Luke Timmerman summits Everest for cancer research

Seattle biotech writer at the top of the world, raising money for Fred Hutch

Luke on the summit
Luke Timmerman displays the Climb to Fight Cancer flag on the summit of Mount Everest, which he reached on May 22 at 6:30 a.m. Photo courtesy of Alpine Ascents

Well, he made it!

Luke Timmerman, the Seattle writer who vowed to scale Mount Everest and raise money for Fred Hutchinson Cancer Research Center, climbed to the top of the world early Tuesday morning in Nepal and has safely returned to Kathmandu, that nation’s capital.

On Friday, Timmerman posted from Kathmandu a photo of him at the summit. He was displaying a flag for Climb to Fight Cancer, the mountaineering program that raises money for the Hutch through sponsored expeditions around the world. In a dispatch he wrote, “Reached the summit of Mt. Everest, highest mountain in the world, at 6:25 a.m. on 5/22/18.”

Fred Hutch President and Director Dr. Gary Gilliland hailed the achievement. “Climbing Everest is a colossal goal and I am in awe of Luke’s accomplishment. We are honored that he dedicated his expedition to inspire others to support our work,” he said.

descending everest
Luke Timmerman's team led by Alpine Ascents International descends on Tuesday after successfully reaching the summit. Photo courtesy of Alpine Ascents

Everest expedition leader Ben Jones, of Seattle-based Alpine Ascents International, posted from the mountain on Tuesday that the team had departed for the eight-hour final push on Monday at 10:30 p.m. Nepal time. After climbing under the stars, the first of eight expedition members and three guides reached the 29,035-foot summit at dawn. They stayed for about an hour and then began their journey back down.

“Everyone ascended and descended in great time and style today,” Jones wrote. “We had perfect weather, only one other team on the route ahead of us and the summit all to ourselves.” There was almost no wind and the skies were sunny, making the climb “the best of my five times to the top.”

After a day of rest at Camp 4, the high camp from which the summit push was made, the team members worked their way down the mountain in stages, staying first at Camp 2 (21,300 feet) then down to Everest Base Camp (17, 600 feet). From there, Timmerman and the rest of the expedition members flew by helicopter to Kathmandu, from which they are now preparing to fly home.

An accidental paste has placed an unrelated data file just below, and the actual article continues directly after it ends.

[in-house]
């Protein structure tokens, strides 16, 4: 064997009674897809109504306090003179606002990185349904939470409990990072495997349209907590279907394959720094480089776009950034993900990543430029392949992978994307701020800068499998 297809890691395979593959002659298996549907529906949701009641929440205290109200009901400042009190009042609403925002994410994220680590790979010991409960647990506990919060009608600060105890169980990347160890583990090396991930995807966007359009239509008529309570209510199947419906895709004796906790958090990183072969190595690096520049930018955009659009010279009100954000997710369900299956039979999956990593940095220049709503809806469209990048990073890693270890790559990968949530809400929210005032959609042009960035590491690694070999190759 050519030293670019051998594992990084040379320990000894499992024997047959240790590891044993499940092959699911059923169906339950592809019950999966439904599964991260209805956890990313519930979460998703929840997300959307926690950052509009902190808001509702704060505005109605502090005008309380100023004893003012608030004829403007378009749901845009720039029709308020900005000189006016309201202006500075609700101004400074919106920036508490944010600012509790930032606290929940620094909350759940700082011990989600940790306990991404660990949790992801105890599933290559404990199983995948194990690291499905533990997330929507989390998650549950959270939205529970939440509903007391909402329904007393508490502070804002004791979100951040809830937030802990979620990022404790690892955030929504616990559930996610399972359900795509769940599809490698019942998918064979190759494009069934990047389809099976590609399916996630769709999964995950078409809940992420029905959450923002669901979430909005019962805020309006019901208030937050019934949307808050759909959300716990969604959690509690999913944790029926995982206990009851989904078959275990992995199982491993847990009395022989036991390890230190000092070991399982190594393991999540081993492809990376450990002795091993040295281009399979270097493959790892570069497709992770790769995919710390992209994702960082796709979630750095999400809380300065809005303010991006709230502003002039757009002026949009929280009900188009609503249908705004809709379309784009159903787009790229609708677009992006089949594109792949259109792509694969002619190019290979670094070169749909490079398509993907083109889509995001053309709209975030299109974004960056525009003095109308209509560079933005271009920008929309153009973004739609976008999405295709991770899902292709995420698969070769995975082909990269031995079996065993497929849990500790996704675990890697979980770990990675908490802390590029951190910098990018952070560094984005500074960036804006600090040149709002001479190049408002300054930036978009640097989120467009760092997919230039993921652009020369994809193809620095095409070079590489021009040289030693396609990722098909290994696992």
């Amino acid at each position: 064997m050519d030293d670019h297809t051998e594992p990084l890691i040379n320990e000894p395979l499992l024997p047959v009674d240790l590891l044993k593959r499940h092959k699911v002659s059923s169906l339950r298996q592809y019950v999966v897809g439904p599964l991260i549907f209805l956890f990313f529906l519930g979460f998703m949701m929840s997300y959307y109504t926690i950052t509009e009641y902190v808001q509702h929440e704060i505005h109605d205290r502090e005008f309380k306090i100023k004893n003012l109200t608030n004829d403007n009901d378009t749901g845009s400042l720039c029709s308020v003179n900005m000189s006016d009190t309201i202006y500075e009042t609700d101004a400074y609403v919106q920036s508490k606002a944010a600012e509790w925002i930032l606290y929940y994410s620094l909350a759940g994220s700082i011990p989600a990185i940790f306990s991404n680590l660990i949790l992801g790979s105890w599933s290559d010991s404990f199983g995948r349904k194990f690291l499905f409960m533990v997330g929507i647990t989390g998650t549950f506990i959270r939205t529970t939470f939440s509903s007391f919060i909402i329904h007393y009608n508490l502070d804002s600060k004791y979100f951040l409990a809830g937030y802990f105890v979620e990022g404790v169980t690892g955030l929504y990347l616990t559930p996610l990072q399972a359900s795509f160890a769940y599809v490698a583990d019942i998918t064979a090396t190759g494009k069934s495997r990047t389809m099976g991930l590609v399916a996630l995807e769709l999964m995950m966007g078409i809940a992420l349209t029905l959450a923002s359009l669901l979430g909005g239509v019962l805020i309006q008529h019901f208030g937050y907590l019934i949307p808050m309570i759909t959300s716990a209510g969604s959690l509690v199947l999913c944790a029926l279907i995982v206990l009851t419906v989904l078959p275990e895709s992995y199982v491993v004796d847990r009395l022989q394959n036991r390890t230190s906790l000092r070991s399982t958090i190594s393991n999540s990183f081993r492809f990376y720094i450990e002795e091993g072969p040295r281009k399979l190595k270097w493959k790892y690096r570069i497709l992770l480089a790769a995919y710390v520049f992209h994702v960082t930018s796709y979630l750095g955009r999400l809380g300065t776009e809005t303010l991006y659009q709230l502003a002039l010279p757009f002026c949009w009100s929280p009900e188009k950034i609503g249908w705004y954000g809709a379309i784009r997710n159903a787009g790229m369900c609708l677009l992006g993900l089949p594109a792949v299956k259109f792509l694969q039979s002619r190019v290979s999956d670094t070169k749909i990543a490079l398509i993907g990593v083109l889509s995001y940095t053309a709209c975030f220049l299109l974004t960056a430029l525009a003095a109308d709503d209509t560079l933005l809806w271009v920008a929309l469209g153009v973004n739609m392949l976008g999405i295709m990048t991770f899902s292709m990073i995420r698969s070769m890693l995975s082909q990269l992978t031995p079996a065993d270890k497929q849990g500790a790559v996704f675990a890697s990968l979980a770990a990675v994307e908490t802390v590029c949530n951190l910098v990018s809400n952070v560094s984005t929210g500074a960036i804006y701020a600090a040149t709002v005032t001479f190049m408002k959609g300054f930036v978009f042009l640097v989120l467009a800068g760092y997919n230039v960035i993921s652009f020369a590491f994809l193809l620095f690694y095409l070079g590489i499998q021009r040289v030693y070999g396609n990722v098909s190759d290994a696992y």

Timmerman is expected to arrive in Seattle on Tuesday, May 29. In his dispatch from Kathmandu, he thanked “the amazing Sherpa support team and guides” from Alpine Ascents, Fred Hutch, and business sponsors including Sanofi and 10X Genomics.

It was more than an adventure of a lifetime for Timmerman, 42, who publishes Timmerman Report, an online biotechnology newsletter: He tied his quest to reach the top of the world with a vigorous, eight-month effort to raise money for Fred Hutch.

To date, according to his fundraising page, he has pulled in more than $338,000 for Climb to Fight Cancer at Fred Hutch.

Timmerman has been training for the expedition since October, a regime that including carrying a backpack loaded with books and stones up and down Seattle staircases, hiking popular mountain trails in the Cascades and biking to and from work.

The biotech writer said prior to his trip to the Himalayas that he was motivated to help Fred Hutch because he sees it as a leader at a crucial moment in cancer science.

“Their pioneering research is helping people with many types of cancer live longer and lead better lives,’’ he said. “They’re also trying to cure cancer! That’s a Mount Everest-type goal if you are a scientist.”

Sabin Russell is a former staff writer at Fred Hutchinson Cancer Center. For two decades he covered medical science, global health and health care economics for the San Francisco Chronicle, and he wrote extensively about infectious diseases, including HIV/AIDS. He was a Knight Science Journalism Fellow at MIT and a freelance writer for the New York Times and Health Affairs. 

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